Back in Tucson, two opposed philosophers at the desert animal park: one the ocelot in a rock den at the very back of its enclosure, making the pendulum rounds of an animal with nowhere to go, up and down; the other the blue heron that survived an eagle attack as a fledgling and could not be released, but was a naturally solitary creature, had no knowledge of life outside captivity, and was contentedly preening its shattered wing under the aviary netting.
Having this life, one is supposed to be able to choose the heron’s mind. A “precious human life,” say the Tibetans: not, for instance, the 4 non-human states with no chance for Dharma study: 1) life forms experiencing continual pain and fear, 2) life forms experiencing continual frustration and clinging, 3) animals, 4) celestial beings.
That’s more than fine; one just needs an enclosure large enough to stand up and turn around in. To that end, J. and R. are flying back to the Bay tomorrow, but I am taking a rental car, and while this car will ferry home my dad’s 1975 Guild dreadnought and a large plush elephant puppet, it will also take me into the Sierras for three nights to get some thinking done.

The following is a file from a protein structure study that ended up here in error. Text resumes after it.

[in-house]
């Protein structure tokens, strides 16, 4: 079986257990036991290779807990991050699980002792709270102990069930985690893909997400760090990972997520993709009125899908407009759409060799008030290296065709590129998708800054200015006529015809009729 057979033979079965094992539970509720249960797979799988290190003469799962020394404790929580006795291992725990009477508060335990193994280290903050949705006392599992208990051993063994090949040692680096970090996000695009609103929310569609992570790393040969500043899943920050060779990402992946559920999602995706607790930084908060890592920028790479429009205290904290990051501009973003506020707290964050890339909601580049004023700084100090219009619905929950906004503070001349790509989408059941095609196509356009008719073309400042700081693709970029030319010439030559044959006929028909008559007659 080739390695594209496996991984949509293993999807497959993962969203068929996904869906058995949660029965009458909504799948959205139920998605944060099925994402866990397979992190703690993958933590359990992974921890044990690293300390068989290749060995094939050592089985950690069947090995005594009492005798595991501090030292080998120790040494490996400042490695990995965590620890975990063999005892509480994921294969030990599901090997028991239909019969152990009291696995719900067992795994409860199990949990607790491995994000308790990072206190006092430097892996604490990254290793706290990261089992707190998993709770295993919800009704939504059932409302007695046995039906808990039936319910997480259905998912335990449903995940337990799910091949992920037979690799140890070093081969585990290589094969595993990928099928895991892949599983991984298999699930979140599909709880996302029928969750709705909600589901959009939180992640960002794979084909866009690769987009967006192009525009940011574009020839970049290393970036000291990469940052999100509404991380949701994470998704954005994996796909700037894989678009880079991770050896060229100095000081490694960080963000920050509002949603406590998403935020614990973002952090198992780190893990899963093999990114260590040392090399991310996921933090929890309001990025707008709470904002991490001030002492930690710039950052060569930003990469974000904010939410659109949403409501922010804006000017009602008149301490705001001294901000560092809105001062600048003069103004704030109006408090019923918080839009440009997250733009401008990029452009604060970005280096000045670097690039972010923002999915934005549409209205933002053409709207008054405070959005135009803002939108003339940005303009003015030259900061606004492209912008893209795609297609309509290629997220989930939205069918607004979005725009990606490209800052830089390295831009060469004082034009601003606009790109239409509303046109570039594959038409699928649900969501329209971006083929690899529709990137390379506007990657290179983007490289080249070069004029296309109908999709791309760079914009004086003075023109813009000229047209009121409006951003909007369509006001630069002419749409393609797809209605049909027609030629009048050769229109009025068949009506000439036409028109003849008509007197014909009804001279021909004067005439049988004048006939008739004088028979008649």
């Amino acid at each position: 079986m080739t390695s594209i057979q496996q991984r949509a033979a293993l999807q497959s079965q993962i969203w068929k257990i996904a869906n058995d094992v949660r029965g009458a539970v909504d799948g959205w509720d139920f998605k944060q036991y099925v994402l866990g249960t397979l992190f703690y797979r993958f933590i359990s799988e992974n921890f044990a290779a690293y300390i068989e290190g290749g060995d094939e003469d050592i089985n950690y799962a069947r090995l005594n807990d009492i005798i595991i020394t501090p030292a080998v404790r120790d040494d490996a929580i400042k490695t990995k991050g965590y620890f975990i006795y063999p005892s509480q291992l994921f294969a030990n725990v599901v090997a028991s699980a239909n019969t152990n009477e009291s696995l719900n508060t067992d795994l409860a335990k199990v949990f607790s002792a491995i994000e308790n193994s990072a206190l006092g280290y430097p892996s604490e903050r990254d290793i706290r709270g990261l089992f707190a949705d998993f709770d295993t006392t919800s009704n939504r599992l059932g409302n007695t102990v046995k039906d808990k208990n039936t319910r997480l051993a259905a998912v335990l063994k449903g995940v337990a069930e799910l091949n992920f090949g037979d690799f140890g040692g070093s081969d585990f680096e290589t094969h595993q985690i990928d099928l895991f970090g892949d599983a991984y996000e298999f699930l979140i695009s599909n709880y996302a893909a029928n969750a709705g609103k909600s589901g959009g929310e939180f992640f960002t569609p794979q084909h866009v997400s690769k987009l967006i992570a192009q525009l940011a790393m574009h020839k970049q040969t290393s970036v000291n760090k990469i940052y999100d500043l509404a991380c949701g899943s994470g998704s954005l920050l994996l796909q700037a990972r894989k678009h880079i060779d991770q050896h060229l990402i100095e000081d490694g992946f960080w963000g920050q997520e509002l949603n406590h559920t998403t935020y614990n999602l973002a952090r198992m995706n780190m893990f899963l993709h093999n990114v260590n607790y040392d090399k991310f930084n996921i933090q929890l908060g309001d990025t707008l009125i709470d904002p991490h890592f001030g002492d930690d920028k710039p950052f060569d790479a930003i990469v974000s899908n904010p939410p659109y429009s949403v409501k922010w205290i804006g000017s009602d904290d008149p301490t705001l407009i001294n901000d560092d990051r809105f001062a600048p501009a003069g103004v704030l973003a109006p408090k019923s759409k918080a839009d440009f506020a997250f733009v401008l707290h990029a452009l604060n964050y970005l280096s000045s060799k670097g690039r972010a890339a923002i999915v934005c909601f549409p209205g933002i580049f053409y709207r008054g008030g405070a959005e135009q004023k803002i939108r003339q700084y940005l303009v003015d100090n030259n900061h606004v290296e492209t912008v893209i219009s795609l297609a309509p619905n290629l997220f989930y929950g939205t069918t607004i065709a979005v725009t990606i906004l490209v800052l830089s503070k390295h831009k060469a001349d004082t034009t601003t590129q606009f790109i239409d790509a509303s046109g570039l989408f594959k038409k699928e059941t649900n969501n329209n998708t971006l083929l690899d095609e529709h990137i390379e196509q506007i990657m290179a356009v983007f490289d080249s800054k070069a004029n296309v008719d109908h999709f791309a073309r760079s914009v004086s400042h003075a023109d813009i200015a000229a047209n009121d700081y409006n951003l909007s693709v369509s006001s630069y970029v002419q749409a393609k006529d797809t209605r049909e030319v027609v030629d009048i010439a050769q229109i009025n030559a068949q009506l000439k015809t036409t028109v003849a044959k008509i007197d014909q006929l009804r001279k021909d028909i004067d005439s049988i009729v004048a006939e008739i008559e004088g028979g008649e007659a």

It’s very nice of them. I’m already opening up a bit. Remembering what it was like to shut my eyes and not tip straight over the waterfall, but to make out a sheet of black felt onto which conceits are waiting to be pinned. Apply yourself.
It’s blooming season in the desert and many of the symbolic agaves have thrown up their intricate, colossal, life-ending stalks: a last bash for beauty, boys, make it grand, and let the husk turn to paper. I dreamed that I had turned sixty. The cheerful moral was that I hadn’t yet wasted all my time.